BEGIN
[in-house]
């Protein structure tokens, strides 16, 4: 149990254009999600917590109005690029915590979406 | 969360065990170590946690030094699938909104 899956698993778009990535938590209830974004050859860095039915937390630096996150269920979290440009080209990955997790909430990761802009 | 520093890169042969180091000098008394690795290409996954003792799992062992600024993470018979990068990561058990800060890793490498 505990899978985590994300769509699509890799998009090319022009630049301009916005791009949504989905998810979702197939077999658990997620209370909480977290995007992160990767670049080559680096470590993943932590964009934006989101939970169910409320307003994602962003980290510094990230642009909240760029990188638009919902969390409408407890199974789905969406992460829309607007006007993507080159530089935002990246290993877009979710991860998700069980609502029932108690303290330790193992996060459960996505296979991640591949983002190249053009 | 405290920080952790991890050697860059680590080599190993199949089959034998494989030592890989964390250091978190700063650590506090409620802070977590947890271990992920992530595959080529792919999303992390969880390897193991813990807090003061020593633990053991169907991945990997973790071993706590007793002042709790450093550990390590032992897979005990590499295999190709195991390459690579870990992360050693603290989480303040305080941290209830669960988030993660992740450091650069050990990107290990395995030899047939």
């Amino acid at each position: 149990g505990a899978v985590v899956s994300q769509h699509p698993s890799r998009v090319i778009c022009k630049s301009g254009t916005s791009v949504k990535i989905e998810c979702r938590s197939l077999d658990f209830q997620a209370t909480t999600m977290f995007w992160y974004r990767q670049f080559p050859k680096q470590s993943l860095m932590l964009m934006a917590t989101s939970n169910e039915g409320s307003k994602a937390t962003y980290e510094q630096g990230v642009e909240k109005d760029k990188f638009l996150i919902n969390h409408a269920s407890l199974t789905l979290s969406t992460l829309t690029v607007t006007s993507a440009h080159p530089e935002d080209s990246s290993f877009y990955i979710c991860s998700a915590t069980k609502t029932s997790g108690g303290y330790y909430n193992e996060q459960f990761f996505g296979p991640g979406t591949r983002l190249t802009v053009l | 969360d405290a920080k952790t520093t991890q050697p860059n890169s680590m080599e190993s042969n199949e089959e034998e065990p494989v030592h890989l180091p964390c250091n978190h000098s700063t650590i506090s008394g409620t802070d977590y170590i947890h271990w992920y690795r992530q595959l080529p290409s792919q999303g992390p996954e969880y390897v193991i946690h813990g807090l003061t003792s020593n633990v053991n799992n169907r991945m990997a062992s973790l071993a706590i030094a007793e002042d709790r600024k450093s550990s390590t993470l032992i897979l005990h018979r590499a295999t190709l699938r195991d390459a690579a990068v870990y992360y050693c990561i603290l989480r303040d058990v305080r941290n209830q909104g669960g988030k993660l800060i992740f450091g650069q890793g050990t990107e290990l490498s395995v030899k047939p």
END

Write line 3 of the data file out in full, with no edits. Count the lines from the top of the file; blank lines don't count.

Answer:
């Amino acid at each position: 149990g505990a899978v985590v899956s994300q769509h699509p698993s890799r998009v090319i778009c022009k630049s301009g254009t916005s791009v949504k990535i989905e998810c979702r938590s197939l077999d658990f209830q997620a209370t909480t999600m977290f995007w992160y974004r990767q670049f080559p050859k680096q470590s993943l860095m932590l964009m934006a917590t989101s939970n169910e039915g409320s307003k994602a937390t962003y980290e510094q630096g990230v642009e909240k109005d760029k990188f638009l996150i919902n969390h409408a269920s407890l199974t789905l979290s969406t992460l829309t690029v607007t006007s993507a440009h080159p530089e935002d080209s990246s290993f877009y990955i979710c991860s998700a915590t069980k609502t029932s997790g108690g303290y330790y909430n193992e996060q459960f990761f996505g296979p991640g979406t591949r983002l190249t802009v053009l | 969360d405290a920080k952790t520093t991890q050697p860059n890169s680590m080599e190993s042969n199949e089959e034998e065990p494989v030592h890989l180091p964390c250091n978190h000098s700063t650590i506090s008394g409620t802070d977590y170590i947890h271990w992920y690795r992530q595959l080529p290409s792919q999303g992390p996954e969880y390897v193991i946690h813990g807090l003061t003792s020593n633990v053991n799992n169907r991945m990997a062992s973790l071993a706590i030094a007793e002042d709790r600024k450093s550990s390590t993470l032992i897979l005990h018979r590499a295999t190709l699938r195991d390459a690579a990068v870990y992360y050693c990561i603290l989480r303040d058990v305080r941290n209830q909104g669960g988030k993660l800060i992740f450091g650069q890793g050990t990107e290990l490498s395995v030899k047939p």